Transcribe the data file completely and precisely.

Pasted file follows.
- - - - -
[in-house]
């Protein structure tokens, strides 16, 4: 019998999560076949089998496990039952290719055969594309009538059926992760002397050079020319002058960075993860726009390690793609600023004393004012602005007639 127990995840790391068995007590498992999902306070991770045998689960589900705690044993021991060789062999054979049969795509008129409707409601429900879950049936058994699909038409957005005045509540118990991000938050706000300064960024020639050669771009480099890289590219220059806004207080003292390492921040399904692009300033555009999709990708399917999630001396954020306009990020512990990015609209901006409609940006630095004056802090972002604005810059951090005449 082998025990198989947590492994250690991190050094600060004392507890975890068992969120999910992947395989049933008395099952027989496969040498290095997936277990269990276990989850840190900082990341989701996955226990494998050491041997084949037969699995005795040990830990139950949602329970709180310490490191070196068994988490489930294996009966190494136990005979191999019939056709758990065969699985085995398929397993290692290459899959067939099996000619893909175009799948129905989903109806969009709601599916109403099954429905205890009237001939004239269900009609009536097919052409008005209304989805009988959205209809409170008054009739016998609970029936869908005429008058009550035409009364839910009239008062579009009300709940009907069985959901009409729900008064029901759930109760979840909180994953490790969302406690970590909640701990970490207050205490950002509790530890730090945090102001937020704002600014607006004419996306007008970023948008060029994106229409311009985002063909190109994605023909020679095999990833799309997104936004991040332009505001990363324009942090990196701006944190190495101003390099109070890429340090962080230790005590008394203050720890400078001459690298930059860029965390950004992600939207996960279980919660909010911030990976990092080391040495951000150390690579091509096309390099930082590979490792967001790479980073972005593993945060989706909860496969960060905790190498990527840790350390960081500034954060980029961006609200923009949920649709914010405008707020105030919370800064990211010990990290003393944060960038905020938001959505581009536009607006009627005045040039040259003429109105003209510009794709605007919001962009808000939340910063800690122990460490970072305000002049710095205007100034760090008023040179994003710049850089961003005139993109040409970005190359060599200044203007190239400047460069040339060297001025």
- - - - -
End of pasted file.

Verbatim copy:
[in-house]
């Protein structure tokens, strides 16, 4: 019998999560076949089998496990039952290719055969594309009538059926992760002397050079020319002058960075993860726009390690793609600023004393004012602005007639 127990995840790391068995007590498992999902306070991770045998689960589900705690044993021991060789062999054979049969795509008129409707409601429900879950049936058994699909038409957005005045509540118990991000938050706000300064960024020639050669771009480099890289590219220059806004207080003292390492921040399904692009300033555009999709990708399917999630001396954020306009990020512990990015609209901006409609940006630095004056802090972002604005810059951090005449 082998025990198989947590492994250690991190050094600060004392507890975890068992969120999910992947395989049933008395099952027989496969040498290095997936277990269990276990989850840190900082990341989701996955226990494998050491041997084949037969699995005795040990830990139950949602329970709180310490490191070196068994988490489930294996009966190494136990005979191999019939056709758990065969699985085995398929397993290692290459899959067939099996000619893909175009799948129905989903109806969009709601599916109403099954429905205890009237001939004239269900009609009536097919052409008005209304989805009988959205209809409170008054009739016998609970029936869908005429008058009550035409009364839910009239008062579009009300709940009907069985959901009409729900008064029901759930109760979840909180994953490790969302406690970590909640701990970490207050205490950002509790530890730090945090102001937020704002600014607006004419996306007008970023948008060029994106229409311009985002063909190109994605023909020679095999990833799309997104936004991040332009505001990363324009942090990196701006944190190495101003390099109070890429340090962080230790005590008394203050720890400078001459690298930059860029965390950004992600939207996960279980919660909010911030990976990092080391040495951000150390690579091509096309390099930082590979490792967001790479980073972005593993945060989706909860496969960060905790190498990527840790350390960081500034954060980029961006609200923009949920649709914010405008707020105030919370800064990211010990990290003393944060960038905020938001959505581009536009607006009627005045040039040259003429109105003209510009794709605007919001962009808000939340910063800690122990460490970072305000002049710095205007100034760090008023040179994003710049850089961003005139993109040409970005190359060599200044203007190239400047460069040339060297001025």